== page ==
Variations on a Silver Screen
Monday is the 100th birthday anniversary of Elmer Bernstein, Oscar-winning composer for The Ten Commandments, The Great Escape, and The Magnificent Seven. Epic scores all, yet for me his most affecting music is his gorgeous score for To Kill a Mockingbird. Does any other music capture childhood, fragility and innocence more beautifully?
Thursday brings the next chapter in the annual Twin Cities Hitchcock Film Festival. This year it includes the 1942 rarity Saboteur, and – just a few days after Doris Day’s 100th birthday anniversary – The Man Who Knew Too Much, in which music becomes a pivotal plot device, not only Doris Day’s heart-wrenchingly suspenseful take on “Que Sera, Sera,” but also in Arthur Benjamin’s Storm Cloud Cantata, the perfect musical coverup for an assassin’s bullet?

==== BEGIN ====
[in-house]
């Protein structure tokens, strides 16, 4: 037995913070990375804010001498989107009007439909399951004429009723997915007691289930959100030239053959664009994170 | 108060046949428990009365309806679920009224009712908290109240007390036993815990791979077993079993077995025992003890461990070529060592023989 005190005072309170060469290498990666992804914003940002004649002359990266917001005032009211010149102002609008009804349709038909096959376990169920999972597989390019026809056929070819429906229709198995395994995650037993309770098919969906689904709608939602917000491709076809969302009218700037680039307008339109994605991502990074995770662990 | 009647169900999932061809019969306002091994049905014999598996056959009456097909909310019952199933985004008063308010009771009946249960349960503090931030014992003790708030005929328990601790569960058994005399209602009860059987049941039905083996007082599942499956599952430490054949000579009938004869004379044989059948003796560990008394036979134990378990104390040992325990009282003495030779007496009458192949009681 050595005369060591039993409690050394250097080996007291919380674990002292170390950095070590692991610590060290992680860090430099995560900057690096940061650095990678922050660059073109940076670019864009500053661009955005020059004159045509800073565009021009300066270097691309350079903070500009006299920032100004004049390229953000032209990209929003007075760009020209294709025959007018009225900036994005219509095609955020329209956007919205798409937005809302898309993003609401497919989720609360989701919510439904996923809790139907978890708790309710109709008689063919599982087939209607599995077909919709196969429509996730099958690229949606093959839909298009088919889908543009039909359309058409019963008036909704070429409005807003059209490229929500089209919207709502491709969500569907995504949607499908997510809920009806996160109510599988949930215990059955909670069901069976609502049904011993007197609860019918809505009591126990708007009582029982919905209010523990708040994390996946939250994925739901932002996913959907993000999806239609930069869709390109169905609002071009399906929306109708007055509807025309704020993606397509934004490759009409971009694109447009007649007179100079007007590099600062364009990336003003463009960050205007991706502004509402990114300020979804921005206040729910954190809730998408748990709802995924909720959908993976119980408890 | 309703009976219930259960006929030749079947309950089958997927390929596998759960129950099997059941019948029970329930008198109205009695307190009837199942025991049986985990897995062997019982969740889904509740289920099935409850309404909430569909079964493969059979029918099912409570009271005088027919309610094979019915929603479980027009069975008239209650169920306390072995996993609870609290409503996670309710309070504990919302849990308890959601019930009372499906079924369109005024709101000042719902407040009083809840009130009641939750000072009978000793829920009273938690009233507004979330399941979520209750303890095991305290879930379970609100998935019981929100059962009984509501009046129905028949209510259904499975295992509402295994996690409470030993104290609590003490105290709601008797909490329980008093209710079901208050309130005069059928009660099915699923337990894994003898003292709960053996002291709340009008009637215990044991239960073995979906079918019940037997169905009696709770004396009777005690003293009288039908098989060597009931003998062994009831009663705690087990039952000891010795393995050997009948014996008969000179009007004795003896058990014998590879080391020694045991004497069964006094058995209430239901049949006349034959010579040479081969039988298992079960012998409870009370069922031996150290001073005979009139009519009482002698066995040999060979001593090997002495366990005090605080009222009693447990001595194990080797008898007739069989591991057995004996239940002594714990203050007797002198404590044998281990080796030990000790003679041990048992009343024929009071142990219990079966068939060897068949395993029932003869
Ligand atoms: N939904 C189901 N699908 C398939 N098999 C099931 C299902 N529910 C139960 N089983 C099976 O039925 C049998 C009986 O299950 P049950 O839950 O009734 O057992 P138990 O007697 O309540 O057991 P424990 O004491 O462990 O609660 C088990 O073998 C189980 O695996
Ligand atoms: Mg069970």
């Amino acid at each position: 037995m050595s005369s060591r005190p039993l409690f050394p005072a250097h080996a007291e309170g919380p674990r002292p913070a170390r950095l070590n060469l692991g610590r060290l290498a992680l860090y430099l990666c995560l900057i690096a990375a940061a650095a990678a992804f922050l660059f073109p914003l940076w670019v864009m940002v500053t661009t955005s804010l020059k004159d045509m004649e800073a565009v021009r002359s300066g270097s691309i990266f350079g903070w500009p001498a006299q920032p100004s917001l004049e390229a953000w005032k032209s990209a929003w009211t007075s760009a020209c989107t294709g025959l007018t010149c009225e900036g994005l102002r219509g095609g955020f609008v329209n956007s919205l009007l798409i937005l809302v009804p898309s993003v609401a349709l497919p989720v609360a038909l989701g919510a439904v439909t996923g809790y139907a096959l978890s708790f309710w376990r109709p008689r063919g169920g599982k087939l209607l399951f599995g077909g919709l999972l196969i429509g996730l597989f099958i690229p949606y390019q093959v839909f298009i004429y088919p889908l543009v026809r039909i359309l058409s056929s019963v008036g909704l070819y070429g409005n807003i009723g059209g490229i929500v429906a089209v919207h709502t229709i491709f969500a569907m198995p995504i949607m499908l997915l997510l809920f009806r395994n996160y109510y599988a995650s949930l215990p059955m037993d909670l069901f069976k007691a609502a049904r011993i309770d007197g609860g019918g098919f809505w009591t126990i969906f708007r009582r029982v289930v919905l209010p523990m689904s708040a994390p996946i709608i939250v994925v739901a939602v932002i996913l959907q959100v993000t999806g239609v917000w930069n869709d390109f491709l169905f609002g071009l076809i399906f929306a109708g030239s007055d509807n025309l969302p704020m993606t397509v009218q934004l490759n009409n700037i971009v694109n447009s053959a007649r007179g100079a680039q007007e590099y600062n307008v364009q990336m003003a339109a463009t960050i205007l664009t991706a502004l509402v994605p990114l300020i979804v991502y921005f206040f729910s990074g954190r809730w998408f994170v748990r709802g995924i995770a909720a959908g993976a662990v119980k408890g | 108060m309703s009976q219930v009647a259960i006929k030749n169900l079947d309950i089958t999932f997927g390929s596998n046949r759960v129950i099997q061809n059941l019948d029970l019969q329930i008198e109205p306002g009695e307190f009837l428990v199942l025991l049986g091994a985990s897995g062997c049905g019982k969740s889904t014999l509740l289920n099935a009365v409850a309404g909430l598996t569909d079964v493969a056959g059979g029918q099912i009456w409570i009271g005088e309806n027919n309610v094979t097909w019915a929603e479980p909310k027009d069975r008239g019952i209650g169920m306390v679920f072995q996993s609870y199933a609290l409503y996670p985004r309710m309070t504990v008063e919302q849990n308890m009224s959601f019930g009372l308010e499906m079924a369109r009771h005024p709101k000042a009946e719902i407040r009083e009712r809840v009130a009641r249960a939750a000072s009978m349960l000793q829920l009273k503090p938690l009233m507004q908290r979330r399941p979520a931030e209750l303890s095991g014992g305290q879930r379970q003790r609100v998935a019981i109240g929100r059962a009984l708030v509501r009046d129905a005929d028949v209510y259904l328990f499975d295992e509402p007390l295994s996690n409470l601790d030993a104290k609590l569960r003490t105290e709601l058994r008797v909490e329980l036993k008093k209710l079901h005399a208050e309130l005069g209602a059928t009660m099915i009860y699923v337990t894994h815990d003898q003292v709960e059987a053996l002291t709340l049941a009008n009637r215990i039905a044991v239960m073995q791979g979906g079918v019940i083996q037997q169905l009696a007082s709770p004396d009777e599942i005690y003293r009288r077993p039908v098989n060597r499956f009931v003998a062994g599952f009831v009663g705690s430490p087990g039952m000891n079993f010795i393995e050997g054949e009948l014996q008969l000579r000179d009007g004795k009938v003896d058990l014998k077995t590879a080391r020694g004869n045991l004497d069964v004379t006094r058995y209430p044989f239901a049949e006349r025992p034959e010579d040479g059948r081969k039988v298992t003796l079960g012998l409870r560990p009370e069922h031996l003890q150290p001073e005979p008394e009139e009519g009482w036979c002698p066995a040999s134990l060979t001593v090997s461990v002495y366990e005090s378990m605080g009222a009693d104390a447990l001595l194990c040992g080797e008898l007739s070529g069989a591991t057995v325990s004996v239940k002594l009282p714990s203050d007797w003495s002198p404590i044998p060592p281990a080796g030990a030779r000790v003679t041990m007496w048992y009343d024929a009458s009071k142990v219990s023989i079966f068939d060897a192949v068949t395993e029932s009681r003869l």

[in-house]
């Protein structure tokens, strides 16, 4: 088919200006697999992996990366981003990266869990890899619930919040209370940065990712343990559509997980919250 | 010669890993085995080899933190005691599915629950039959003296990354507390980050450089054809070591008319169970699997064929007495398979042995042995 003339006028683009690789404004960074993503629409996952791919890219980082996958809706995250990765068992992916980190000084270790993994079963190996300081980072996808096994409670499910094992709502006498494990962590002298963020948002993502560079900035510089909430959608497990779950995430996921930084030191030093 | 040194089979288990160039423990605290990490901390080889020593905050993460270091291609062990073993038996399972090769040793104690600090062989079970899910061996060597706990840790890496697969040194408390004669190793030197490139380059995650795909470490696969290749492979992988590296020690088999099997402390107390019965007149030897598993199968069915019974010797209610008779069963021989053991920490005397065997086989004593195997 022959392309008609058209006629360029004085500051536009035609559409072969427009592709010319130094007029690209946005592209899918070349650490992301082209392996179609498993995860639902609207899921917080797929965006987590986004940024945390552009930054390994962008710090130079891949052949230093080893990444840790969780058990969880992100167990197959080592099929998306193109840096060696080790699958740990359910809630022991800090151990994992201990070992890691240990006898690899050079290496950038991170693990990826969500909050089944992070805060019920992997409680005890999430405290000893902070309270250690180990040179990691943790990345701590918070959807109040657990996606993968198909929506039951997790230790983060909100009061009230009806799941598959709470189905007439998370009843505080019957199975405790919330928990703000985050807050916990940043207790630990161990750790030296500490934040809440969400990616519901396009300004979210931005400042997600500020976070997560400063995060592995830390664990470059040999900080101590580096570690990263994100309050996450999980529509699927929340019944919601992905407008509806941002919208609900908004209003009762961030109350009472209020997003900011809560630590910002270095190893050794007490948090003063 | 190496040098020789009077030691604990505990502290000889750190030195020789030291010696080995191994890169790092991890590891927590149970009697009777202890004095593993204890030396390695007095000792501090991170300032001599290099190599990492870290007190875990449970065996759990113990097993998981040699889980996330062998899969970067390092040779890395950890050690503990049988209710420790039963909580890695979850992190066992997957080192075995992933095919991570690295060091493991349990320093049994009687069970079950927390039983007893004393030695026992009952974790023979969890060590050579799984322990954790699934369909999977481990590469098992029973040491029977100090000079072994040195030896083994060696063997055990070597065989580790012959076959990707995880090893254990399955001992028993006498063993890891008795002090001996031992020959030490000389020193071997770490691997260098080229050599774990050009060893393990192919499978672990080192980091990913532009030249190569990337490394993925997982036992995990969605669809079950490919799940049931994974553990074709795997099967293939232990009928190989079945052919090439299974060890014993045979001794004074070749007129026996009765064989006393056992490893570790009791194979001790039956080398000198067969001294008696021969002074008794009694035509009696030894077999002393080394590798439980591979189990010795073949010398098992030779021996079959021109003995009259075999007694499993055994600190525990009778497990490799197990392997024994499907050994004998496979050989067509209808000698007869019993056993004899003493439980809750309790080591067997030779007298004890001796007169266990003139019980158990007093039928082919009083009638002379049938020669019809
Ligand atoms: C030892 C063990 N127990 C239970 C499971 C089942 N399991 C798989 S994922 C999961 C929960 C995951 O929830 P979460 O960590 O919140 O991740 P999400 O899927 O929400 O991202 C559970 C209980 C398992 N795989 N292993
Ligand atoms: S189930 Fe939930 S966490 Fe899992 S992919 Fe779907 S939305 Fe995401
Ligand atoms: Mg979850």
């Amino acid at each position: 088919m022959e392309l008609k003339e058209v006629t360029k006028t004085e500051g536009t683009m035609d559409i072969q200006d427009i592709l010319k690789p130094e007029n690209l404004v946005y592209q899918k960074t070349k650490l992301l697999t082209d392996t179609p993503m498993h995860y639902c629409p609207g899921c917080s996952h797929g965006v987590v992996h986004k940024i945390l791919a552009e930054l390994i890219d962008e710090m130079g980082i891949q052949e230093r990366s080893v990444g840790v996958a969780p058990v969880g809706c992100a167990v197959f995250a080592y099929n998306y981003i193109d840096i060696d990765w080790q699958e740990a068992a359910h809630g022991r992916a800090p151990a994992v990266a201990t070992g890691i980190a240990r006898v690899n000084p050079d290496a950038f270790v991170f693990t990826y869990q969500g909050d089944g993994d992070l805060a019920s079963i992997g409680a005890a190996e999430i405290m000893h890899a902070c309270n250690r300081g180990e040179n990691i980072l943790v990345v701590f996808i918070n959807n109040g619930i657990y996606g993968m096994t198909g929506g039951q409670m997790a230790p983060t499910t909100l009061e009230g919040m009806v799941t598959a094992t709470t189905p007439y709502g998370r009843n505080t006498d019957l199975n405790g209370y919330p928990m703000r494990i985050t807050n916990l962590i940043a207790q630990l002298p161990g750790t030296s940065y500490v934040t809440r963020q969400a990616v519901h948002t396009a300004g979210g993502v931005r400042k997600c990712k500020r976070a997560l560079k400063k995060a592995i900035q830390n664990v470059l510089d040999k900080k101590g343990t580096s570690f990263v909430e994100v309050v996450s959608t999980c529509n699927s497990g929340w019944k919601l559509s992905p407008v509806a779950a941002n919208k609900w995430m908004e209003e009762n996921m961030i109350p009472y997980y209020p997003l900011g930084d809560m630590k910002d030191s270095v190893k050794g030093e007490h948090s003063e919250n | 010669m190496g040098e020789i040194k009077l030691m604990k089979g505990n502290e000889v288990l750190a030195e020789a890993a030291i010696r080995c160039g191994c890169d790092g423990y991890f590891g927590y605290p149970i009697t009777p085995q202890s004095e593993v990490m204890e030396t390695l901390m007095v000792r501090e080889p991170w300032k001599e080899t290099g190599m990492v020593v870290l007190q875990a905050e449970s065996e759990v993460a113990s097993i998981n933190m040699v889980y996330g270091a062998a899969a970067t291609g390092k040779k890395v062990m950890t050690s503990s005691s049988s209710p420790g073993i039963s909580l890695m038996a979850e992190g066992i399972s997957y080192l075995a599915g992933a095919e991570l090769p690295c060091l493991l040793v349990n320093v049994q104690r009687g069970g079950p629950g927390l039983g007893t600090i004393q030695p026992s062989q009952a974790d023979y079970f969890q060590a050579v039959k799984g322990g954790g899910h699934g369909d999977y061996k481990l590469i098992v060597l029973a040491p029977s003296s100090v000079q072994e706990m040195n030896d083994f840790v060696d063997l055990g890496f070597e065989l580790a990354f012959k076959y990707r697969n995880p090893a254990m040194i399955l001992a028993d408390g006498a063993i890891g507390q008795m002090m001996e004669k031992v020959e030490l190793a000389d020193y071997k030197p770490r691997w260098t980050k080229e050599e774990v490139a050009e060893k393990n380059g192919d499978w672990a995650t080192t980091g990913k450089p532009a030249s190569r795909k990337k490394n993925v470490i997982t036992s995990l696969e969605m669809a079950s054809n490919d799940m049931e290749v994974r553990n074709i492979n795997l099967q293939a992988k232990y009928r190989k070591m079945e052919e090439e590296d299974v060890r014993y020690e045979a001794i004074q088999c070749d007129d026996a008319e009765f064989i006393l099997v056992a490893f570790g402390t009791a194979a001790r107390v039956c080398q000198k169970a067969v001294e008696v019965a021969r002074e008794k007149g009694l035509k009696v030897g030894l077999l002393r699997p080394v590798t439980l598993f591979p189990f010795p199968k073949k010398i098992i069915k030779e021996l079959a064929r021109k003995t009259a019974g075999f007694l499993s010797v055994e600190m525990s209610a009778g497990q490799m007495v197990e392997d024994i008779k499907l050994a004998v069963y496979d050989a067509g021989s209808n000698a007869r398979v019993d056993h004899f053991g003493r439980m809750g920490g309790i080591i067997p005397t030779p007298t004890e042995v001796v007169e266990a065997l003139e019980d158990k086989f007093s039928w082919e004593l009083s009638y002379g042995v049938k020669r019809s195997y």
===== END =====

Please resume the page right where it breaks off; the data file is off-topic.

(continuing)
Saturday, the La Crosse Symphony plays “The Best of British Movie Scores,” including a visit from the fabulous pianist Alessio Bax performing Rachmaninoff’s Rhapsody on a Theme of Paganini.
The weekend also brings the St. Paul Chamber Orchestra’s new orchestral arrangement of Bach’s keyboard classic, the Goldberg Variations. Although not originally movie music, its gentle theme has been used in many movies — including, to terrifying effect, in The Silence of the Lambs!